You incorporate wonderful cooking and recipe metaphors into the story. For example, “You take what’s on hand and apply to that a little imagination, a sense of timing, to make those ingredients yield what you want.” Good advice for cooking as well as for life. Are the recipes from your family?

The recipes in the novel are indeed all my own; I ascribe them to my characters. They have all been “tested” in my kitchen, feeding my friends and family for the past twenty-five years. ( I only started writing them down when I began to use the computer in 2000.) Choosing the recipes was difficult because they each had to fulfil certain criteria. In terms of execution, they could not have exotic, hard-to-find ingredients, nor require expensive equipment nor exacting techniques. They all, literally, had to be doable “by hand,” even if some of them are not likely to be duplicated, given the intensive work. But yes, I have actually pickled tomatoes, as Afton does, and they are great, but whew! What an undertaking!

In terms of assigning these recipes to characters, the ingredients, techniques etc. had to fit into the era where they were cast (as, say, Connie’s 7Up Salad is a staple of Fifties cookery). They had to fit the geographic and economic situations of the  characters. I wanted the book to live up to its title, to cover a wide swath of lives and contributions to American cooking. I wrote them up in a casual, often non-specific fashion, as your old auntie might write her recipe, not as Julia Child would write it. In that regard, these recipes are “elastic,” though the instructions are specific enough to assure success for anyone who tries them. I do think the quote you cited applies every bit as much to life as to good cooking.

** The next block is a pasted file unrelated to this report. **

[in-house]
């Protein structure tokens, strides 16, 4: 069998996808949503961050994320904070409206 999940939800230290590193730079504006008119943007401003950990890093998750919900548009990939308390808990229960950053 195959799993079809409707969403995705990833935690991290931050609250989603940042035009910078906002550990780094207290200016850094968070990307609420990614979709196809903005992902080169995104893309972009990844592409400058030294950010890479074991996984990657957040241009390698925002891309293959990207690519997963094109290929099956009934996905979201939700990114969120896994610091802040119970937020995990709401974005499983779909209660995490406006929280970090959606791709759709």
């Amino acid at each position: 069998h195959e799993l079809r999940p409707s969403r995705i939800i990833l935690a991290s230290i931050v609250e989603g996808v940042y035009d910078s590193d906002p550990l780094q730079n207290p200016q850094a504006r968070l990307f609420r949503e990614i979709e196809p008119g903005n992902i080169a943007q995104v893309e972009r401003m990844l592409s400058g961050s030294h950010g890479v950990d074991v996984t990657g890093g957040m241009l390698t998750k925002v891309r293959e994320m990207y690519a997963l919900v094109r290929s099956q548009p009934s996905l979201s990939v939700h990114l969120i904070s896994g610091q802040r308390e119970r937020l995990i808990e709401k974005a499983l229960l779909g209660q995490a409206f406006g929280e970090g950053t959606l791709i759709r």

Join us again tomorrow as Laura talks about her writing process.

Published in: on January 29, 2009 at 7:45 am  Comments (4)